Use this URL to cite or link to this record in EThOS: http://ethos.bl.uk/OrderDetails.do?uin=uk.bl.ethos.553149
Title: Prehistoric rock-art in Scotland : one tradition or many?
Author: Freedman, Davina Gwyneth
Awarding Body: University of Reading
Current Institution: University of Reading
Date of Award: 2011
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Abstract:
The primary aim of this thesis is to explore the contribution that aspects of identity can add to our understanding of societies in the Late Neolithic and Early Bronze Age Scotland through the carvings they produced. Through a consideration of the history of rock-art research it is established that the identities of the makers of the art have been largely neglected, except as figures in a simple evolutionary schema where they function as exemplars of 'primitives'. Subsequent developments in the field have broadened the debate by focusing on context. Others have considered other aspects of humaness through their attention to sensation and memory, but these positions leave many questions unresolved. Moving beyond this I utilise developments in social sciences to indicate the important place of art in the expression of social and cultural identities. Drawing too on ethnographic analogies the role of art production in the development and maintenance of social relations is highlighted. Although people may share symbols which are used in order to articulate cultural meaning, these elements can also be employed in different ways which are essential to people's sense of community, tradition and identity. The rock-art repertoires of five areas in Scotland are considered and compared primarily as expressions of identity. These are rigorously analysed and differences made apparent at a number of levels. I assert here that rock-art is not a homogenous entity as assumed by some scholars and have sought to move the study of rock -art beyond those of current concerns to ones that consider the identity of the carvers.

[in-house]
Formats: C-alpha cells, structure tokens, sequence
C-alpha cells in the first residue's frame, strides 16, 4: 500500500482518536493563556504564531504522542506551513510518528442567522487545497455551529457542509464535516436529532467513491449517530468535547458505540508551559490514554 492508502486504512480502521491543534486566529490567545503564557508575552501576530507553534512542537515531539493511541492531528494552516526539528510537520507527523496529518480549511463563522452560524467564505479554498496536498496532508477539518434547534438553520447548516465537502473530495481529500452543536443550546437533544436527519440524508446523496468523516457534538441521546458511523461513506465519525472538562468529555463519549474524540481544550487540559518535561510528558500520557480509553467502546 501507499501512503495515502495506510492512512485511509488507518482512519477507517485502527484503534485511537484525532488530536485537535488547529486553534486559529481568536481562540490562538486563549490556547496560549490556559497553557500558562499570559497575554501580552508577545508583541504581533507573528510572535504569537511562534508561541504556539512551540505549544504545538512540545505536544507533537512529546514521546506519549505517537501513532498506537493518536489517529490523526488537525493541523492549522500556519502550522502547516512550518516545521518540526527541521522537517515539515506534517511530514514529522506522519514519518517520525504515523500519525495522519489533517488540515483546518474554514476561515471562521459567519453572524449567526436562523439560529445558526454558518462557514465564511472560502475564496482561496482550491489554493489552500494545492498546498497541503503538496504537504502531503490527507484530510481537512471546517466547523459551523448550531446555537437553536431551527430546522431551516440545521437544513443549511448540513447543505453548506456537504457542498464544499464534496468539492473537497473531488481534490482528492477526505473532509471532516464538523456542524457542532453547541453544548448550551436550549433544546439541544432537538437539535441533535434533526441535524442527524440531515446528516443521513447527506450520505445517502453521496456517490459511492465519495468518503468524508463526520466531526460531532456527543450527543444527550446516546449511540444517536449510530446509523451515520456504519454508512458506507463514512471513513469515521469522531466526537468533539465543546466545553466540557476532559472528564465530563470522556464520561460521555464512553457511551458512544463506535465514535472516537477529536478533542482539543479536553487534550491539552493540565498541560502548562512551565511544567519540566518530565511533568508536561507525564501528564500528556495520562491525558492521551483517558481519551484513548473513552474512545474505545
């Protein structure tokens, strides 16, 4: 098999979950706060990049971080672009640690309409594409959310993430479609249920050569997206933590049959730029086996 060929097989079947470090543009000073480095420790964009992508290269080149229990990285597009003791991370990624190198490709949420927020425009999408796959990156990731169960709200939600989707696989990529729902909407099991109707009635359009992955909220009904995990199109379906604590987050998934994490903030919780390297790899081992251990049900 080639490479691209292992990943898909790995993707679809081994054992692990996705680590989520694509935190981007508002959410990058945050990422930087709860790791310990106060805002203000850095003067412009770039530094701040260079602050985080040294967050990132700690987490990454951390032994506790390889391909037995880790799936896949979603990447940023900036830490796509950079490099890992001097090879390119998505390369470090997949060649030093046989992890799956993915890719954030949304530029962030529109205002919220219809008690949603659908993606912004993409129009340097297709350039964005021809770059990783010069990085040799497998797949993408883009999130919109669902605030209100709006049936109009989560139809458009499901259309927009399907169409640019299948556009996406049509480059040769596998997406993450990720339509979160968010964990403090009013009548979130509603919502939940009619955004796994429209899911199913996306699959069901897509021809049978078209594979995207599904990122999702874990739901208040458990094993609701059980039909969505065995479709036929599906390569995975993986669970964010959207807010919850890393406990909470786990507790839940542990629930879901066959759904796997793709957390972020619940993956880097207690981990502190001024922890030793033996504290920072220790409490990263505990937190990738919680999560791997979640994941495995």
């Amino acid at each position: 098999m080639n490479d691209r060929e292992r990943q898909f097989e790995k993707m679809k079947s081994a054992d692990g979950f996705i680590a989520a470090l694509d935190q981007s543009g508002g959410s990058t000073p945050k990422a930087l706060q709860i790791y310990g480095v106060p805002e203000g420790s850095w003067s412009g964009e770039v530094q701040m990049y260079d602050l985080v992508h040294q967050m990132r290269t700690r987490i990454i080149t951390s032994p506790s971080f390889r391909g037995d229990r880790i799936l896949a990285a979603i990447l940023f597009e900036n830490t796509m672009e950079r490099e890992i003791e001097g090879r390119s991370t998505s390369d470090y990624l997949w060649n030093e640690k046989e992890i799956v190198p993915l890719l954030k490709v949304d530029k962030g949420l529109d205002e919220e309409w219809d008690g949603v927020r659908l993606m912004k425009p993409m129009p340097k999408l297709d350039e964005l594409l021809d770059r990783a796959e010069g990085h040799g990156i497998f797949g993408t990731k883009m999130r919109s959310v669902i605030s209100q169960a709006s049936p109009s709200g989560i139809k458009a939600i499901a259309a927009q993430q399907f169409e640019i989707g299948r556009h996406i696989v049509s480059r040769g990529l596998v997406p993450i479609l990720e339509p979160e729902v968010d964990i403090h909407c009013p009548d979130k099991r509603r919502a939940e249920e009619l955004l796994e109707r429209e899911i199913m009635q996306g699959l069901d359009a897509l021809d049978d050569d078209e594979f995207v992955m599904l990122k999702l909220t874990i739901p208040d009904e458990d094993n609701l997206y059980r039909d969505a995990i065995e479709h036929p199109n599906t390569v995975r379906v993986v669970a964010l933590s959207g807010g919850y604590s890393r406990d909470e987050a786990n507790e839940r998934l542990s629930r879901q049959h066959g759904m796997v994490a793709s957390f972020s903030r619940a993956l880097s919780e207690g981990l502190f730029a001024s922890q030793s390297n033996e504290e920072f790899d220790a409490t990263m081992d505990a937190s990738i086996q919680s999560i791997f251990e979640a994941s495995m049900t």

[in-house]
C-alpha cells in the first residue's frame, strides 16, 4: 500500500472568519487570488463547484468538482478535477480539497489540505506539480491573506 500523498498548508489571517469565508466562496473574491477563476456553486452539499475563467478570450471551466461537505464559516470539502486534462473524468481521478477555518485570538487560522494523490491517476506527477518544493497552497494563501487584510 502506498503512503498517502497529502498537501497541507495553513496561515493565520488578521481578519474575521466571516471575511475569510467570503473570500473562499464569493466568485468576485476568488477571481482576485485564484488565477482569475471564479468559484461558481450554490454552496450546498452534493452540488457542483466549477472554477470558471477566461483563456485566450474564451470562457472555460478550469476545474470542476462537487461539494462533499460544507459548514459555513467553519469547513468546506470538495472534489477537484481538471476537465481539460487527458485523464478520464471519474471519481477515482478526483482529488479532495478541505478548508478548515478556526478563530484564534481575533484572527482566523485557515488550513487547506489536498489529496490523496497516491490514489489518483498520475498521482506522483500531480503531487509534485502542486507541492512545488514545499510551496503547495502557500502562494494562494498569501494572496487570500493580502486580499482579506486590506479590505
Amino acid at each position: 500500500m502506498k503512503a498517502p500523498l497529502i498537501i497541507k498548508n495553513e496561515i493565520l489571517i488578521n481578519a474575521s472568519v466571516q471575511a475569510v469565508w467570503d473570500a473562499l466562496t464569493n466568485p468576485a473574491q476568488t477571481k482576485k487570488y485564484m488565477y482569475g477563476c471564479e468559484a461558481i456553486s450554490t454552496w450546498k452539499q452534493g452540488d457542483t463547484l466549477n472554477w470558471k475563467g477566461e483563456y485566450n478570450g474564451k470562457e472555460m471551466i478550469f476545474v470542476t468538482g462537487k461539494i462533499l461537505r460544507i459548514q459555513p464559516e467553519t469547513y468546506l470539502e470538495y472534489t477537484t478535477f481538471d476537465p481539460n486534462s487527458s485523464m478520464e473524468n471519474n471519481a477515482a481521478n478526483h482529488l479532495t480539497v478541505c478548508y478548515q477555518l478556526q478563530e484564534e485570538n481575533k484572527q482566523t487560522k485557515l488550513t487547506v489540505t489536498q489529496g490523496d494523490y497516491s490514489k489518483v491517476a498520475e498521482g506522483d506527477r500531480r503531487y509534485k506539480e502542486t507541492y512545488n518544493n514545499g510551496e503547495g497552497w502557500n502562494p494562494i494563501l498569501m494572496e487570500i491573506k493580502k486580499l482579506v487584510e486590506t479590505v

Supervisor: Not available Sponsor: Not available
Qualification Name: Thesis (Ph.D.) Qualification Level: Doctoral
EThOS ID: uk.bl.ethos.553149  DOI: Not available
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